I find that with some regularity, novels that I read when I was much younger don't seem to hold up as well now that I have reached middle age. I don't really think it is that I have a shorter attention span, but it is true that my preoccupations have changed. Probably at the root of it is that I have less time for or interest in characters behaving badly and then justifying their actions. But if we take an objective eye to it, most interesting characters in literature are monstrous egoists; it is very, very difficult to make basically decent people into interesting characters. I'm sure I'll have more to write on this down the road, as it is one of the dilemmas I face in my work -- how to add conflict and some dramatic intensity to stories where the stakes are generally lower.
In any event, perhaps because it is fairly short and perhaps a bit over-written, Djuna Barnes's Nightwood still holds up. Quite a bit of it seems to be comprised of confessional speeches made by and to the Doctor in the night, which almost always turns out to be the long dark night of the soul.
The Doctor Matthew O'Connor is by far the most interesting character, though the others have their moments as well. I suppose one could talk about ambiguous poetry, particularly some of Shakespeare's sonnets, but O'Connor is one of the first characters I can think of who openly complains that he was born the wrong gender, and indeed, dresses as a woman periodically and has gay sex. While the latter is not on-stage as it were, it is still quite obvious what is going on, i.e. his desires aren't all obscured in poetic whimsy.
What is somewhat curious is that the lesbian love trio of Robin, Nora and Jenny feels more evasive or at least less explicit about what is going on between these women. Jenny tries to interfere between Robin and Nora, but that is because she feasts on the happiness of others and only seems complete when she has caused drama and broken up a relationship. However, Nora's hold on Robin seems so slight to begin with, and yet Robin hardly seems a prize worth pursuing. She strikes me as pretty but empty (and it is particularly hard to sympathize or empathize with a mother who would abandon her son without any internal struggle at all*), but I suppose most (tragic) love stories involve an unworthy partner, who is more an object of desire than an actual person. I suppose things do make a bit more sense when it is revealed that Djuna wrote herself into the story as Nora. She didn't feel like completely facing up to what a fool she made of herself over Robin. I suppose a big part of the tragedy of lesbian life, prior to the 1970s perhaps, is that the sheer number of potential partners was so low (and the stakes of getting it wrong so high) that any lesbian woman or even bisexual woman was a prize of sorts. While I don't think she gets it quite right either, the lesbian couple in Molly Keane's Devoted Ladies at least feels more like a couple (even if an unhealthy one) than Nora and Robin or Robin and Jenny.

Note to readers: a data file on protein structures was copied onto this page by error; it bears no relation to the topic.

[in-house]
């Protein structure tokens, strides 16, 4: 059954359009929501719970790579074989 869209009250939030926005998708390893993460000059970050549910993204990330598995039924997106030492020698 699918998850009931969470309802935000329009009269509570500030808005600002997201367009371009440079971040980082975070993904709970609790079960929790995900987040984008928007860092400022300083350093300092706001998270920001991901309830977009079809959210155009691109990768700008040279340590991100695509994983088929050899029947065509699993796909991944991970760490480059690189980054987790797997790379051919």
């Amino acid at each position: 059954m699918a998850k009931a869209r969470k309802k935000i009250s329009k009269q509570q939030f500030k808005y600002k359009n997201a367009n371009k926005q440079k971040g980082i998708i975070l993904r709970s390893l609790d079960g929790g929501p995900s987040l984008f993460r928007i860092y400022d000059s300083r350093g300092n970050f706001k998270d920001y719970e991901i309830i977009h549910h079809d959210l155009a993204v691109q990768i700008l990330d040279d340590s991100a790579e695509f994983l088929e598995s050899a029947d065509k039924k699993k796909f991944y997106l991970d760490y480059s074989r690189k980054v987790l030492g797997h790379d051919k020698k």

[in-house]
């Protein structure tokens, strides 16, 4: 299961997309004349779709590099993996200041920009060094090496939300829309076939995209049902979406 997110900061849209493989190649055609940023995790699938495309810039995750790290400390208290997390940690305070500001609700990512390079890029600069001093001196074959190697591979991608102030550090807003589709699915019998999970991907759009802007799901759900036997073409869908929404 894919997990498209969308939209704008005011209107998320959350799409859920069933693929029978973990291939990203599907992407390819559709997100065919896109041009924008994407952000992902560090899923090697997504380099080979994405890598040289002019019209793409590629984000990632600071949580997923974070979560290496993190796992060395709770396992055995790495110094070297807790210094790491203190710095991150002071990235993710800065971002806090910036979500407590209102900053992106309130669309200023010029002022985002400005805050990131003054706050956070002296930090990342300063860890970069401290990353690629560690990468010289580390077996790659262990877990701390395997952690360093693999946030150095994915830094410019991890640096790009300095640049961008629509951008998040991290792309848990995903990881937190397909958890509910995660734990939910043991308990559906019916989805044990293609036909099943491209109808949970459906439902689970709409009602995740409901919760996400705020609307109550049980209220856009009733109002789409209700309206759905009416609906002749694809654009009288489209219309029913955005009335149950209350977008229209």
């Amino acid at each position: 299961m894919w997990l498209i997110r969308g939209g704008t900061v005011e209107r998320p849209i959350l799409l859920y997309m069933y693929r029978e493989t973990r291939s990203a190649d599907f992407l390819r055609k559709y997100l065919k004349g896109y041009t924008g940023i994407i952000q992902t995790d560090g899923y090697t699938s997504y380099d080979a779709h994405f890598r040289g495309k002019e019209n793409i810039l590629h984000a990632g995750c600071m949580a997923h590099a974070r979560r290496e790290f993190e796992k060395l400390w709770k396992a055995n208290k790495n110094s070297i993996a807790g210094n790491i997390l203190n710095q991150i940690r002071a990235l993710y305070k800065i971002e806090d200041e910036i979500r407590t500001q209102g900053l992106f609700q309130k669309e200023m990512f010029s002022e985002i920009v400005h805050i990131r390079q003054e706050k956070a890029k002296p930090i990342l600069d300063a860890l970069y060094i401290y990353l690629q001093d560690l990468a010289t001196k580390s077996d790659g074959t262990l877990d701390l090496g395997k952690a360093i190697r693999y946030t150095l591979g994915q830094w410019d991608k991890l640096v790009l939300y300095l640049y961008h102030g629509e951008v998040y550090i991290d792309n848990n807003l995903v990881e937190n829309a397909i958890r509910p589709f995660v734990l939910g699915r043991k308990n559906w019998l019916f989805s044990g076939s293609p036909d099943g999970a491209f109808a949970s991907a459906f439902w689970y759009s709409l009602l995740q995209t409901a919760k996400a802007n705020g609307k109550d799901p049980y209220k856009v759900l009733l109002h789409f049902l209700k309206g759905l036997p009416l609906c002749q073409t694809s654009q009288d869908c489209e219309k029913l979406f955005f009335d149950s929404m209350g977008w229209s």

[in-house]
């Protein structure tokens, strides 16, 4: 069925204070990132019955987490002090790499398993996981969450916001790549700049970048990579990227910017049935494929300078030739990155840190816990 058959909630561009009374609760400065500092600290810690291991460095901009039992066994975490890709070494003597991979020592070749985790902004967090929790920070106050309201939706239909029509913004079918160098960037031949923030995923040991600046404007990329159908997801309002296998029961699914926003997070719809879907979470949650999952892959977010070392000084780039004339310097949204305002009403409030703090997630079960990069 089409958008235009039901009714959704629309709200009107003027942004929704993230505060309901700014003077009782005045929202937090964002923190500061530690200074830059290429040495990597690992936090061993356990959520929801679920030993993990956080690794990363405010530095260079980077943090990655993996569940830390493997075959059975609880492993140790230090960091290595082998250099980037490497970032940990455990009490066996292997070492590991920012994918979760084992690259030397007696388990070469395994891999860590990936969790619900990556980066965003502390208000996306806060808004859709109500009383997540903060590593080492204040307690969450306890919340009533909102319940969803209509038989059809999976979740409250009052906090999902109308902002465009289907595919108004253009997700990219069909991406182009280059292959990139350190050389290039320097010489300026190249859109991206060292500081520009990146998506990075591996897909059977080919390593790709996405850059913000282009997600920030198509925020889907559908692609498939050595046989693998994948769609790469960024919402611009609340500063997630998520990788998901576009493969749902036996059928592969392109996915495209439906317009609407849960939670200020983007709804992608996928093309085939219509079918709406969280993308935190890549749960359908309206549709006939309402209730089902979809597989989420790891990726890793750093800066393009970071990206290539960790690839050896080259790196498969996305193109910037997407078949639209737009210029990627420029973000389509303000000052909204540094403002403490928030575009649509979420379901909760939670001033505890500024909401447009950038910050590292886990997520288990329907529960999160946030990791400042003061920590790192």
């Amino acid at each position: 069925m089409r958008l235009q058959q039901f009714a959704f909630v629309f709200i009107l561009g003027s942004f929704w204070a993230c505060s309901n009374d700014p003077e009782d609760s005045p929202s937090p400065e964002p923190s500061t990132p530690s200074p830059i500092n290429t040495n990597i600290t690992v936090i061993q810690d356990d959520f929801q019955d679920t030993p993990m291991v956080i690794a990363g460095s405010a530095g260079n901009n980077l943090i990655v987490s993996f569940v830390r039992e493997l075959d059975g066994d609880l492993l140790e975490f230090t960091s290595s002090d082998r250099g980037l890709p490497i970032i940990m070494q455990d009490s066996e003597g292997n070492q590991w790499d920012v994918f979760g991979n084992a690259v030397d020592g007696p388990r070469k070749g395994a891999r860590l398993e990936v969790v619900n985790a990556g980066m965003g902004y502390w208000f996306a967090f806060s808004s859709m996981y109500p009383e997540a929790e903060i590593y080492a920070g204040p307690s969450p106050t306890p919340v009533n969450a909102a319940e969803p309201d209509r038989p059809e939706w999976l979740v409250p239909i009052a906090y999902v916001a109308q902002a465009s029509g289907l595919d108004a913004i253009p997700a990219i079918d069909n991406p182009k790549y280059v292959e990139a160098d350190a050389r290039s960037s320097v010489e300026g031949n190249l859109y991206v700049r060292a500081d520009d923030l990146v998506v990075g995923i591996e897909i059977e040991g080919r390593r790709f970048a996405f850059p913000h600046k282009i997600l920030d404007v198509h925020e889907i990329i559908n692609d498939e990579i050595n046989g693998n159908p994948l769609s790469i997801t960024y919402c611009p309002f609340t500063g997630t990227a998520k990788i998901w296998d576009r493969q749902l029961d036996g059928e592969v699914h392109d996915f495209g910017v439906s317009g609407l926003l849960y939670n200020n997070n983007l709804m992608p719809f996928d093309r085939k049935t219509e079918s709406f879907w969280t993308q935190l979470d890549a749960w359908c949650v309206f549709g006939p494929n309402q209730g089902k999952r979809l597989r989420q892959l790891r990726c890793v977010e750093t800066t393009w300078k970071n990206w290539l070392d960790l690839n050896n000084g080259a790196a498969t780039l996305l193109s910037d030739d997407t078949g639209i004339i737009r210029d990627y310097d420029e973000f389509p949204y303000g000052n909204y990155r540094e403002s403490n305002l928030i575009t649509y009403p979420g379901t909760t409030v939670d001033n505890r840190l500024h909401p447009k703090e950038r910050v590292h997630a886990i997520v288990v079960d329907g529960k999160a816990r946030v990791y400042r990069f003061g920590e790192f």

I can sort of see where Nightwood would have inspired Carter's Nights at the Circus, particularly the first section of Nights where the aerialist Sophie Fevvers and her maid Lizzie tell the journalist Jack Walser her life story over what turns into an extremely long night. Most of the characters in Nightwood (as well as Nights at the Circus) are outcasts of one sort or another. Things are certainly not as they seem in both books. There was probably some other direct reference that I have already forgotten, but I'll fill back in if it comes to me. Both are certainly worth reading, though Nightwood (despite a relatively thin plot) is the one I am more likely to come back to a third or fourth time.
As it turns out, this is post #400! I have been poking around on the blog and am finding quite a few posts of interest that are quite buried at this point, though at least for the reviews, there is a page that pulls all the links together. While it probably isn't worth it, I am toying with the idea that when I get to post #500 (towards the end of 2015?), I will publish the best of them as an e-book (working title -- My Life in Lists). I'll have to remove the majority of the images and thus may simply skip over the majority of the art posts, but I could still compile the writings on books and theatre. If this seems like a good or particularly bad idea, feel free to let me know in the comments. I do have a few other pressing posts to get to, but I really need to do some creative writing, so I may have to hold off on them for a bit longer.
* This actually puts her (Robin) in the same uncomfortable company as Karen from Elizabeth Bowen's The House in Paris where she has abandoned her son (Leopold) and seems largely indifferent to him. While it surely was not the wisest course of action for Leopold to try to force a meeting with her, it will surely strike most readers as quite unnatural that she does not want to face her son. For better or worse, this will not be an issue between Robin and her sickly son, though it can probably be said that Robin has no maternal feelings at all, while Karen's feelings are more complicated. It's possible that today we would characterize Robin (and even Karen) as having some kind of trauma or even a psychotic break triggered by overwhelming postpartum depression. I actually knew someone from grad. school who followed this latter script and had to have her baby taken away (not sure if this was permanent or temporary). I think in her case it was not having sufficiently escaped her Mormon roots by the time the baby came along that was at the heart of her troubles.